Although the advantages offered by the use of virtual infrastructure generally outweigh the minor drawbacks, it's inarguable that security products haven't evolved as quickly as virtualization technology.
However, a recently announced partnership between VMware and Kaspersky could go a long way toward rectifying the problem, according to a report from InfoBoom contributor Douglas Bonderud.
The anti-malware company's product, he said, will provide a centralized, robust protection scheme for VMware implementation, duplicating its functionality for traditionally structured systems.
That said, the real value may be in the way the Kaspersky offering takes advantage of virtualization technology itself. Rather than having to be installed on every client machine used by such a framework, Bonderud reported, the product operates as a single appliance that nonetheless provides protection across the network.
"Kaspersky has a solid track record in network security and integration with VMware only makes sense if the company wants to get ahead in the virtual security world. The notion that this appliance is the be-all, end-all, and that it completely eliminates the issues found in most dedicated security programs is something that real-world use will have to bear out. Security appliances are only as powerful as their weakest point," he wrote.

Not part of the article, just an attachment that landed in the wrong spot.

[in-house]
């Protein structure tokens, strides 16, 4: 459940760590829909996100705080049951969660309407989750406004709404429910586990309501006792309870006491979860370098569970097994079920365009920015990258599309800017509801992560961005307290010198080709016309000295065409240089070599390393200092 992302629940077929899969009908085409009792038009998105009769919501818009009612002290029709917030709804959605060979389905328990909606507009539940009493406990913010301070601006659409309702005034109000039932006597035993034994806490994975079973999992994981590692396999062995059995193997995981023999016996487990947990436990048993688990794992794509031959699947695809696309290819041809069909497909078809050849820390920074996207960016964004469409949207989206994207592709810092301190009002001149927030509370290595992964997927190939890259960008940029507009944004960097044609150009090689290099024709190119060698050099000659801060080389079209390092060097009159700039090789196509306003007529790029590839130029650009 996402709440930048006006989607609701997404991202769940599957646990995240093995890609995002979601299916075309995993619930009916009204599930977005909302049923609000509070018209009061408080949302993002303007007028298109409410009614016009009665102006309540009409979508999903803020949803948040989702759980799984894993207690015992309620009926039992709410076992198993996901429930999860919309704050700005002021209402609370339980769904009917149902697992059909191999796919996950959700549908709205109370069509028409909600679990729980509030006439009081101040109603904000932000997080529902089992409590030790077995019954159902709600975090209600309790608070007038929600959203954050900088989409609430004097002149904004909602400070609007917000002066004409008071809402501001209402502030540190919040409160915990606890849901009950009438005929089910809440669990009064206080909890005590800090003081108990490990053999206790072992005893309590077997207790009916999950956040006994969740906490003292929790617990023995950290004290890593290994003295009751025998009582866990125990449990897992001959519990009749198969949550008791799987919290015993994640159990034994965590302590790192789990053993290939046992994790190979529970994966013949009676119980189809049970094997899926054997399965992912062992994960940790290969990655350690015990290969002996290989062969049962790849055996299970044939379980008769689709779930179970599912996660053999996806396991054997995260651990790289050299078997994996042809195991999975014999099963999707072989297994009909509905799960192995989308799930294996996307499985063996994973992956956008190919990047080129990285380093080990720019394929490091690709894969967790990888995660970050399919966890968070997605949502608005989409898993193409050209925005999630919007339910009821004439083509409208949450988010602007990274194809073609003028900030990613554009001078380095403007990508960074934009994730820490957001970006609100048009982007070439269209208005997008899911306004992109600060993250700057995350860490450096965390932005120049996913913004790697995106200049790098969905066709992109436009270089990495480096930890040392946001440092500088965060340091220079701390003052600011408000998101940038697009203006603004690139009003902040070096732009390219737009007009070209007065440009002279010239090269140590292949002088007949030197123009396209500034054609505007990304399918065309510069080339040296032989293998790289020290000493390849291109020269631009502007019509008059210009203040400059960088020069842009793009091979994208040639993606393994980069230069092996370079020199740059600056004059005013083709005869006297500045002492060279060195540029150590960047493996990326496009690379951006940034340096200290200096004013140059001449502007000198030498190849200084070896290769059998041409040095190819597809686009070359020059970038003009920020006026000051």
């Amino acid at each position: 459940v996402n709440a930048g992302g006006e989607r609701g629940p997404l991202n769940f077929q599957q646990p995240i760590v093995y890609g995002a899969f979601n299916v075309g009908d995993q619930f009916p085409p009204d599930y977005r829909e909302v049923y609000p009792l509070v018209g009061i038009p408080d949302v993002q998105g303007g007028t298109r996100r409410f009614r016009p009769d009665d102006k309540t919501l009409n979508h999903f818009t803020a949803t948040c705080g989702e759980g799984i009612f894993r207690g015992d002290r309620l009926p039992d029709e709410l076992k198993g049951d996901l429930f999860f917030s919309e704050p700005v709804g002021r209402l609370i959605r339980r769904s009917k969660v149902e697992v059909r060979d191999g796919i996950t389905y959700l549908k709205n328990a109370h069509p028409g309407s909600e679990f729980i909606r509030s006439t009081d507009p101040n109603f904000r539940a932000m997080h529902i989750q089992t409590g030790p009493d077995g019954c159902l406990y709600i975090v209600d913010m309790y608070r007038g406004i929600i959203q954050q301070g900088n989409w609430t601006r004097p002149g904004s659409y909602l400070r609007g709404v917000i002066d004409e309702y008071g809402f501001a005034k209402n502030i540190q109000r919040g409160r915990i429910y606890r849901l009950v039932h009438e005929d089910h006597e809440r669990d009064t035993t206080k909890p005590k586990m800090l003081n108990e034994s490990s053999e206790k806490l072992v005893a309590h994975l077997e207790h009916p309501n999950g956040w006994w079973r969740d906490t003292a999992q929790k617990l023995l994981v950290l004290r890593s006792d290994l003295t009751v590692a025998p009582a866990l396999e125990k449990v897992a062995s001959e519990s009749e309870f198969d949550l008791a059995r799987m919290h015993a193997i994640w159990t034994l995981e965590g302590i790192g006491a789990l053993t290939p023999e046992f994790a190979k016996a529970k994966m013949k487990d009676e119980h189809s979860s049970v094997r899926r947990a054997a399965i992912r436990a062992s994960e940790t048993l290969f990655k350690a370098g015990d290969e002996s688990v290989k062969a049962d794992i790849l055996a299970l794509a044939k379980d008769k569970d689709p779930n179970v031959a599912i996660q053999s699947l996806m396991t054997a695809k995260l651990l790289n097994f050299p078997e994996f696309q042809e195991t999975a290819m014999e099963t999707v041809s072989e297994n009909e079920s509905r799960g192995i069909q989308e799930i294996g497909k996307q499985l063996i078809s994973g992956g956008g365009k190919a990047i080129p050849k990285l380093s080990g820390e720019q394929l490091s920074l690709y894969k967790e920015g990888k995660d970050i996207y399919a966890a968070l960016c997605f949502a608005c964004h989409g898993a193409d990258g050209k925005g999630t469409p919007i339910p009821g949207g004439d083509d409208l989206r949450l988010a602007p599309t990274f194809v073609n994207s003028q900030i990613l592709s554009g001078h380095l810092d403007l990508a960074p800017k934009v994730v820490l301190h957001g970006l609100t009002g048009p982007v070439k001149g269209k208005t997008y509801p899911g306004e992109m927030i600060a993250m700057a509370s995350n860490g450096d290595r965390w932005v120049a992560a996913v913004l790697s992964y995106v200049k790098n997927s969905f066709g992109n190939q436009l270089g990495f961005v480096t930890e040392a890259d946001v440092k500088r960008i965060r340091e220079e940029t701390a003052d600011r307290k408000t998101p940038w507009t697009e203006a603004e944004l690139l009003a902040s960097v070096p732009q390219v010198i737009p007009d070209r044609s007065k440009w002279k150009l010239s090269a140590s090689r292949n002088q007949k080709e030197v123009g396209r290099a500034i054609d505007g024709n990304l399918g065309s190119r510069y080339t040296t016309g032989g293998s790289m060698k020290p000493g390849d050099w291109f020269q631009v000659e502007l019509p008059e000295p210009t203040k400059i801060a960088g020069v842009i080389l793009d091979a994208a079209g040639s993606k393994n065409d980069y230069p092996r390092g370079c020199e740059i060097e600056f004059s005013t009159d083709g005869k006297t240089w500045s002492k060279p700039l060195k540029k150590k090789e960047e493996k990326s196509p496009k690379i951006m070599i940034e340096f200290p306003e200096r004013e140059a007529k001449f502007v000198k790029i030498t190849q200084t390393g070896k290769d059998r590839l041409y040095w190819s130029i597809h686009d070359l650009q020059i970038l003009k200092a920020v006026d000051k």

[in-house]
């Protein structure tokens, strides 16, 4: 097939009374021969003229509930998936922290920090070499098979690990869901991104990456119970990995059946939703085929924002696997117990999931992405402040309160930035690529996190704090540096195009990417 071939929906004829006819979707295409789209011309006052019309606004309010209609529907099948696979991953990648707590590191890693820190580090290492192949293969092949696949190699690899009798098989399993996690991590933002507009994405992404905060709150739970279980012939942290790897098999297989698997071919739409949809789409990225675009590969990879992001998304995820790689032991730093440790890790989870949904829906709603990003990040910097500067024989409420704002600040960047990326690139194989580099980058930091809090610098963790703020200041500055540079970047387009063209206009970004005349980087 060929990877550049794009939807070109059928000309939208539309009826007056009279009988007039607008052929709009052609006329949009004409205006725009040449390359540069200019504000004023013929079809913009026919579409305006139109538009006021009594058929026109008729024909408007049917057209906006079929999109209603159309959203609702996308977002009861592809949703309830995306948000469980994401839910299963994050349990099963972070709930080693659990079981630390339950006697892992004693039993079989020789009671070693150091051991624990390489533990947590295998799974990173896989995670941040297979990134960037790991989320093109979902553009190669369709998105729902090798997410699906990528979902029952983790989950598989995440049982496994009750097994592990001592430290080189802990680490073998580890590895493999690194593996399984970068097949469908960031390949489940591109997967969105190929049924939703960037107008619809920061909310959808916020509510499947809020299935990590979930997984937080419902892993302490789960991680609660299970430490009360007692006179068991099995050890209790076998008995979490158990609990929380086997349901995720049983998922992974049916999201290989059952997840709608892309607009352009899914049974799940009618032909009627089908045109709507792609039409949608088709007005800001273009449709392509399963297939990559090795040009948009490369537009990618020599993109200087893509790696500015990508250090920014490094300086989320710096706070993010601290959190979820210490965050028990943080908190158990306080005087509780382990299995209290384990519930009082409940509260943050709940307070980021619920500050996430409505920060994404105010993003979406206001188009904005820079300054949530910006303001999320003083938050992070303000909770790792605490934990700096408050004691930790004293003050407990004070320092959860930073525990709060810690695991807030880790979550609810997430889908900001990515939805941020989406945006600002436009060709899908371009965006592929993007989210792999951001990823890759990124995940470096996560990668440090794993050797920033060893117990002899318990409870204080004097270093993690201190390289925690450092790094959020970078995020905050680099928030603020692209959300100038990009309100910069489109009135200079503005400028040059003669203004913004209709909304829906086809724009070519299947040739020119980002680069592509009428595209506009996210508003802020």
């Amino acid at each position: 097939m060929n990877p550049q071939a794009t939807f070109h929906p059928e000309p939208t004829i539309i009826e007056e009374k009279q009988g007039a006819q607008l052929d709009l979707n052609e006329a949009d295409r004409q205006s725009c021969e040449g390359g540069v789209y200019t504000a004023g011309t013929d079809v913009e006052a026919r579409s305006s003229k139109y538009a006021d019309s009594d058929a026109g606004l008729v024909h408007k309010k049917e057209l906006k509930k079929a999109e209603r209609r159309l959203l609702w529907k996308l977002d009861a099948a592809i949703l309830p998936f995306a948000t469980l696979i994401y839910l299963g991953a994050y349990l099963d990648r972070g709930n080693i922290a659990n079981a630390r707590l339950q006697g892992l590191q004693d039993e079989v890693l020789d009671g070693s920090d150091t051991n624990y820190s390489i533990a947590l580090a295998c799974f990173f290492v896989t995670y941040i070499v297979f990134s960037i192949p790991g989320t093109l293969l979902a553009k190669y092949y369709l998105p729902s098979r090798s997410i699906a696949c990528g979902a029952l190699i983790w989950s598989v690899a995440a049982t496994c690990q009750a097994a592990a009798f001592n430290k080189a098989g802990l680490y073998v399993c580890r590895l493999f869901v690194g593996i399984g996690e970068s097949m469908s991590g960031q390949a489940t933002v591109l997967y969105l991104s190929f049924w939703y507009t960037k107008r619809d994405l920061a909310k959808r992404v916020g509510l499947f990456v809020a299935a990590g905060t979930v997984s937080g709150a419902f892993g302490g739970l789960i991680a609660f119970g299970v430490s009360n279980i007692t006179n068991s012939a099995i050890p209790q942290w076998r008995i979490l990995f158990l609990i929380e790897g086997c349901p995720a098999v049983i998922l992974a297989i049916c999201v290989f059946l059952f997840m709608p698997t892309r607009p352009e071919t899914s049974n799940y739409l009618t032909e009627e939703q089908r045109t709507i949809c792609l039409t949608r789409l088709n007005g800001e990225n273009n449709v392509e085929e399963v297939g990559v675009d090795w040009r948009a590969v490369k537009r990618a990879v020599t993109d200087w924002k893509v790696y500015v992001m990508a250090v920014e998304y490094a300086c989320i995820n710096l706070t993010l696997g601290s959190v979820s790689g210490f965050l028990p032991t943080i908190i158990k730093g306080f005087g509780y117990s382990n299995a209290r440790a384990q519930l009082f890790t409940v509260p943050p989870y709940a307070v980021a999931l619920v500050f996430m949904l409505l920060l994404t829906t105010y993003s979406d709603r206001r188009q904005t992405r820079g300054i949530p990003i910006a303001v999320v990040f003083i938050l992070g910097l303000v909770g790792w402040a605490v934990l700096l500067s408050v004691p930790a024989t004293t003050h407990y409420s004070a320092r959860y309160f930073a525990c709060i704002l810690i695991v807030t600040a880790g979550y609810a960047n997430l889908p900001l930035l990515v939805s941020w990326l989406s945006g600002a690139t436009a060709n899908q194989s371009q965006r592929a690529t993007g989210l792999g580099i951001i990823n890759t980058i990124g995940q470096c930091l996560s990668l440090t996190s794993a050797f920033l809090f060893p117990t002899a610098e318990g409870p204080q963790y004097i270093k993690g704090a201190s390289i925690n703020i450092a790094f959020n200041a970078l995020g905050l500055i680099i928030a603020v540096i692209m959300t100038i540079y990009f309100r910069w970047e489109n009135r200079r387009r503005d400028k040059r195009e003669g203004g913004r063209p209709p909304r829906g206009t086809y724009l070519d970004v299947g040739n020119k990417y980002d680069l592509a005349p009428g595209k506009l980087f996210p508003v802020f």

A CompTIA study recently found that executives are acutely alive to the security concerns facing them, the InfoBoom contributor added, with interconnectivity proving a particularly vulnerable point. About 70 percent of respondents said that information security would be a higher priority this year than the last, and four out of five expect their organization's budgets for protective measures to increase.
However, according to Bonderud, the technology itself will need to improve before decision-makers start seeing real value in return for their invested funds.
"The integrated VMware virtual security appliance from Kaspersky Lab is a step in the right direction, and away from resource-hogging standard security measures," he noted, but added also that the industry would need to pick up the pace significantly in the near future.
Experts agree that protection for virtualized systems should address threats to every layer of an implementation. While application-layer malware is probably the most widely recognized menace to IT security, it's important not to overlook the potential damage that can be done by network- and server-layer attacks.